Black Mirror: episode by episode guide

A ranking of Black Mirror’s new episodes. Minor spoilers ahead, so probably take some time to binge the season before reading.


This episode begins as a Star Trek Parody, and to be honest, I was tempted to turn it off. I kept telling myself “This is Black Mirror, it’ll have a twist,” and it sure did. This episode is s space opera turned into a horrifying commentary on men in the tech industry that I could talk about for the rest of my life.

Plot: Robert Daly, the CTO of a video game company, is bitter about his mistreatment by employees and their CEO. Using their game called Infinity he creates a subversion based on his favourite show, a Star Trek parody called “Star Fleet”. Within the game, he makes avatars of those who have “wronged” him in the office, an example being someone who brought him the wrong sandwich. The “avatars” in his game are revealed to be fully sentient, have all their memories, and are essentially prisoners within his computer.

Fun fact: Aaron Paul, Breaking Bad’s Jesse Pinkman, is the voice of the player that contacts the crew of the USS Callister at the end of the episode.

Time of the twist: Approximately 20 minutes into the episode.


I heard this was the best of the season, and I can see why people think that. It is arguably one of the most important of the show as a whole, because it finally proves the long-running fan theory that all Black Mirror episodes take place within the same universe. The titular museum in the episode has artifacts from previous episodes, including Daly’s DNA processor from USS Callister, the bathtub from Crocodile, and the tablet from Arkangel, to name a few.

Plot: Nish’s car runs out of power, and after pulling into a run-down gas station, pulls out a portable car charger. Seemingly to kill time while her car charges, she enters the nearby “Black Museum”. She then begins a private tour with Haynes, the proprietor of the museum, who tells her the story behind a few of the artifacts. The artifacts are all from technology-based crimes. The museum’s main attraction, though, appears to be a fully sentient holographic murderer who had been sentenced to the electric chair, and whose consciousness Haynes saved before his execution. Guests are allowed to electrocute the prisoner, forcing him to relive his painful last moments forever. Nish doesn’t like this particular attraction very much.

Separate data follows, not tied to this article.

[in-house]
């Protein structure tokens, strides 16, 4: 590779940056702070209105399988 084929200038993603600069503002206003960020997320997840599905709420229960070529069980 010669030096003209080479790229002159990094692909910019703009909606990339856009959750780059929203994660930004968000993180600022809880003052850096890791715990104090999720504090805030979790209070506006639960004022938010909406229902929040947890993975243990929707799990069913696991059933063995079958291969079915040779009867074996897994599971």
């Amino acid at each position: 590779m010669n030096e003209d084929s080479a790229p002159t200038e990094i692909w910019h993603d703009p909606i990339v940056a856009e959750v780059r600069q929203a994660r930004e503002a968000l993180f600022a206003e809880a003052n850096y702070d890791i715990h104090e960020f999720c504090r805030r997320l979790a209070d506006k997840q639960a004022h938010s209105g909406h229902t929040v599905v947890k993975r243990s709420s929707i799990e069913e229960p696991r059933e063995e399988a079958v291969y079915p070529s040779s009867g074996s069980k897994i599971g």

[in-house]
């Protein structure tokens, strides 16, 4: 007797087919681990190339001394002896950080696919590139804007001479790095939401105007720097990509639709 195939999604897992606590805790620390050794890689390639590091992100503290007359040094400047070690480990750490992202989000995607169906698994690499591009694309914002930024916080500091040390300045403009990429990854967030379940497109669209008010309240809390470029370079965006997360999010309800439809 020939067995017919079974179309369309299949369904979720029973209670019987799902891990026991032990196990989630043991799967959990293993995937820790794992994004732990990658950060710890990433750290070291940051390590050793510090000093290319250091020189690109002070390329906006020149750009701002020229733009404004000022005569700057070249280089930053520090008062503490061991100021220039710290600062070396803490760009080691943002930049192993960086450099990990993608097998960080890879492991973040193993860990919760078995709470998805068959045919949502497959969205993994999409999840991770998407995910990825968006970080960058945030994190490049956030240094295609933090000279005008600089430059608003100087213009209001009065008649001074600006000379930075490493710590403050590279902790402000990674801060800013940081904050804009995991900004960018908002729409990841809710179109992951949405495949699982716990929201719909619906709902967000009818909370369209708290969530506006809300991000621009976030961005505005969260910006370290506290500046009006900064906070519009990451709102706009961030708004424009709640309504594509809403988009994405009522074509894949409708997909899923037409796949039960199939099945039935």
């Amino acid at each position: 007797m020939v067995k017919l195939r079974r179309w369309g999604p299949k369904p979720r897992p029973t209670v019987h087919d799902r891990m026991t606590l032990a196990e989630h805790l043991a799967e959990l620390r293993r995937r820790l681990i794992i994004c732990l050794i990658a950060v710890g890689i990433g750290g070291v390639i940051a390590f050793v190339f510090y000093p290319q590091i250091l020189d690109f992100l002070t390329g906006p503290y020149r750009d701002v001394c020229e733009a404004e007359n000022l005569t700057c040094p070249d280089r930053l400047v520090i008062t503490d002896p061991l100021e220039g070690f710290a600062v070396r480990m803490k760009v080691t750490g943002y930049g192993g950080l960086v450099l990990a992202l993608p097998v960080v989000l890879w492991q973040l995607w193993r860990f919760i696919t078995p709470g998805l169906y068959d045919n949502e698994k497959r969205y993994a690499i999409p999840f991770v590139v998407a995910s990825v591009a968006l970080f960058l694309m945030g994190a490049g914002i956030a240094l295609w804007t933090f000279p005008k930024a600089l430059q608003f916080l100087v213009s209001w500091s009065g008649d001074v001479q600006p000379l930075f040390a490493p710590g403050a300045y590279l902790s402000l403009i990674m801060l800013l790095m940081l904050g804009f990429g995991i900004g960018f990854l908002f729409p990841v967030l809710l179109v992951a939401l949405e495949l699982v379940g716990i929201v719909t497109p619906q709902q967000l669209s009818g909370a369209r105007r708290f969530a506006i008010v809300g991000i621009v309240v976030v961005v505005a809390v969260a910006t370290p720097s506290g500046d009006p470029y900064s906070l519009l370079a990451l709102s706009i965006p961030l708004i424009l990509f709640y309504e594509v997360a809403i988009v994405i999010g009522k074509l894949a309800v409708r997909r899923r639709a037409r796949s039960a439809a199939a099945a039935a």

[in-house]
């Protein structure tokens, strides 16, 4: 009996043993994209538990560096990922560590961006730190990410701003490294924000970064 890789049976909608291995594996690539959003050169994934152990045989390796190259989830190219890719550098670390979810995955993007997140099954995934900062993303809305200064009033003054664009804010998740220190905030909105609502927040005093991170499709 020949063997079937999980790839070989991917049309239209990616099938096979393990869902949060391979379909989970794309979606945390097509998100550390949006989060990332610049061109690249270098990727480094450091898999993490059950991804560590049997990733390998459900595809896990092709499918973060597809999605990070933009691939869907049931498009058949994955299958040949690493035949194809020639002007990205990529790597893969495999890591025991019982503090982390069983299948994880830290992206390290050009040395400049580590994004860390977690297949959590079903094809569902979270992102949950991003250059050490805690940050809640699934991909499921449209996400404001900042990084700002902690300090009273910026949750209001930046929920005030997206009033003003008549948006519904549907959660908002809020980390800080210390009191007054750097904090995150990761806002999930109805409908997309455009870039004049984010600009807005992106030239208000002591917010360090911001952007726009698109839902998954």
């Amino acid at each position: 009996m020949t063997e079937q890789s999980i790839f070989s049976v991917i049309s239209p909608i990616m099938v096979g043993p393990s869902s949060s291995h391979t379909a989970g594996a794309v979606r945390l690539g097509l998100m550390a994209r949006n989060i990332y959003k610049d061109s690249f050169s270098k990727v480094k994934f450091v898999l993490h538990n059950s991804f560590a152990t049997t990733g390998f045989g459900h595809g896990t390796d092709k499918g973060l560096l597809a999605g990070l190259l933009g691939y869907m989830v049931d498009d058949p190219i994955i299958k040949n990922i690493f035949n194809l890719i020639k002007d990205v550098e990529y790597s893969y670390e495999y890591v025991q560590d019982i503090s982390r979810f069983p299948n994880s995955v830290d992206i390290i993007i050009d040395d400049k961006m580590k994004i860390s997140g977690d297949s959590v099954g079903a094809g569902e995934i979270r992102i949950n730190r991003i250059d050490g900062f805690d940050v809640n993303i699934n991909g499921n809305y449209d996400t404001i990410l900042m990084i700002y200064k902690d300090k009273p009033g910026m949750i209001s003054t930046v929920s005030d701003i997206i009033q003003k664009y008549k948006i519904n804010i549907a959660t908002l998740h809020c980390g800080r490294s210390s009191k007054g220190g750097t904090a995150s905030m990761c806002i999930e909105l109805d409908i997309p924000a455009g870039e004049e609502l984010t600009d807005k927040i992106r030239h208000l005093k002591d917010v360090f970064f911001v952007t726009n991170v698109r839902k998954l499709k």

Fun fact: The lab rats shown in Haynes’ first story are named Kenny and Hector, which are the names of the main characters in season 3’s Shut Up and Dance. This was either a slight nod to the audience or, since this is all the same universe, the rats were actually named after the characters.

Time of the twist: Almost an hour in, with a second, heart-wrenching twist taking place in the last minute. 


Perhaps one of the only episodes of the season that gave me the feeling that I so love-hate from Black Mirror, Hang the DJ is a sweet love story with all the confusion and mind-explosions we’ve come to expect from this show. This season had a lack of episodes that had me saying, “Okay, what is going on?” only to have it all make sense in the end, but this one definitely delivered that.

Plot: Frank and Amy meet on what appears to be a futuristic dating app. They each possess a small, round device that they refer to as “Coach”. Using their Coaches, they are able to find out their “expiration date”, which is 12 hours from then, at which point they have to go their separate ways and “the System” will pair them up with new people. After both have different relationships, Frank in a year-long relationship with a woman he despises and Amy on a series of flings, they are paired up again. After this, they begin to question the logic of the System.

Fun fact: USS Callister’s Elena is using the dating app from this episode while she mans the reception desk at Callister. 

Time of the twist: It starts within the last few minutes, but the last minute is where the ultimate reveal takes place.